“From your loving, but dying mother,
The reader who has got thus far in the narrative of the early life of Earnest Harwood, will doubtless learn, with pleasure, that the letter written by his mother, proved, under the blessing of God, the means of his salvation. The earnest persuasion of that letter, induced him to form a firm resolve, that he would amend his conduct, and cease from his evil ways. He was, at the first, fearful that he had lost the love of his foster parents, by his ungrateful conduct. He one day expressed this fear to them, and together they assured him, that although he had certainly caused them much grief and anxiety, their love for him had remained unchanged. They took this opportunity, when his feelings were thus softened, to urge him to be firm in his resolution of amendment. They also, for the first time, spoke of the fearful sorrow he had caused them by being brought to his home in a state of intoxication; and besought him never again to allow himself to be persuaded to taste of the intoxicating cup. Mrs. Humphrey pressed a motherly kiss upon his fine brow, and said,—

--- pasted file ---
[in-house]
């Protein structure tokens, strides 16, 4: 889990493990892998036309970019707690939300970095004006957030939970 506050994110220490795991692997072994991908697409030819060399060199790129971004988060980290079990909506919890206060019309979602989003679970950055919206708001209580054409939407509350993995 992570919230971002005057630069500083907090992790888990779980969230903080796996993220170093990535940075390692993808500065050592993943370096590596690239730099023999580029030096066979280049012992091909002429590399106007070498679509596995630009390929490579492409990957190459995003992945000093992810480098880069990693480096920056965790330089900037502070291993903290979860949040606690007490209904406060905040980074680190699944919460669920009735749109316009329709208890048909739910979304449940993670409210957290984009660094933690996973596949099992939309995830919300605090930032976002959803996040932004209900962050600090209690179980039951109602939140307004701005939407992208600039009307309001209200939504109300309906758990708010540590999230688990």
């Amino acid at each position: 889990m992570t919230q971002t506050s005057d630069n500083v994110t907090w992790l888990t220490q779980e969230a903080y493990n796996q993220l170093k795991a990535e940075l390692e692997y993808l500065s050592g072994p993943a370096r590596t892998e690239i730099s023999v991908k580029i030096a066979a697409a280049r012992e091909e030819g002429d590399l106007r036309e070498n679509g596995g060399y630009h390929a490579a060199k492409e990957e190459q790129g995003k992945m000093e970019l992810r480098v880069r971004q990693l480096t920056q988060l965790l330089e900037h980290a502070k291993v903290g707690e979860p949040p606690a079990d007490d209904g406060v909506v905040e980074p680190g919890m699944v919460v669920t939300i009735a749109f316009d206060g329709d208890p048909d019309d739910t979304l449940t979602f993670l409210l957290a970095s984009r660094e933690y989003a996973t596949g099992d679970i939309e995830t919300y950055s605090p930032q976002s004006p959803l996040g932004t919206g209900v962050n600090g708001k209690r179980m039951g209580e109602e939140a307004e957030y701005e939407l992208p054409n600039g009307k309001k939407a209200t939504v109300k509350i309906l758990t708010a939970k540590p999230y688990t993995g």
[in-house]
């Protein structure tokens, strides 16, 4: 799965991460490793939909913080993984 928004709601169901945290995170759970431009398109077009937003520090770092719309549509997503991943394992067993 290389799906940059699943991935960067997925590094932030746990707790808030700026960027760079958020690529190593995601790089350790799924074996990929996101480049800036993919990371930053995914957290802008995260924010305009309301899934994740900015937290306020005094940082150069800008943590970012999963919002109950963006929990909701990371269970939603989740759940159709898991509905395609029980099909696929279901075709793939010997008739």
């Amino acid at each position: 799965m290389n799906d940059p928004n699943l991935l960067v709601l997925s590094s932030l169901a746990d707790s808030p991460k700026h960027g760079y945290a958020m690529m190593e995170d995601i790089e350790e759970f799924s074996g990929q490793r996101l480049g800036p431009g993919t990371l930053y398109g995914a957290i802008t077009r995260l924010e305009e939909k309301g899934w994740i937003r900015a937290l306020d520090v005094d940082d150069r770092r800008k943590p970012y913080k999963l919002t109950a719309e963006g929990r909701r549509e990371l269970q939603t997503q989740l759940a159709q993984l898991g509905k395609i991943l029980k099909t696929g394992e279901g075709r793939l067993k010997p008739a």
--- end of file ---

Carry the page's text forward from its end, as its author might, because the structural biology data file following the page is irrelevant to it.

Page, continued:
“My dear boy I hope that you will not again disappoint our fond hopes, and that you will yet do credit to the fine abilities with which our Heavenly Father has so liberally endowed you.”
From this time there was a marked and decided change in the character of Earnest. Many feared that the change would not be permanent, but Mrs. Humphrey was very hopeful.
“I feel an assurance,” said she “that the many prayers which have been offered to heaven on his behalf, are about to be answered.”
It was even so. And they who feared a relapse into his former evil ways were happily disappointed. He again punctually attended school, and applied himself diligently to his neglected studies; and his teachers were surprised, as well by the astonishing progress he made, as by his correct exemplary deportment. As may be readily supposed, he had much to contend with from the vicious boys who had been his former associates. He shunned their company as much as possible, but he could not avoid occasionally coming in contact with them, and I am happy to say, that they found him immovable in his resolutions for good. They tried every means again to entice him into evil ways, but without success. As a last resort, they tried the effect of ridicule, but they learned now, that he had allowed his better nature to assert its power, for he possessed a spirit far above the influence of ridicule; and when they found they could by no means induce him to mingle with them, they were forced to give him up, and allow him to go his way in peace. When Mr. and Mrs. Humphrey found that the change in Earnest was likely to prove a permanent one, their gratitude and joy was heartfelt and sincere.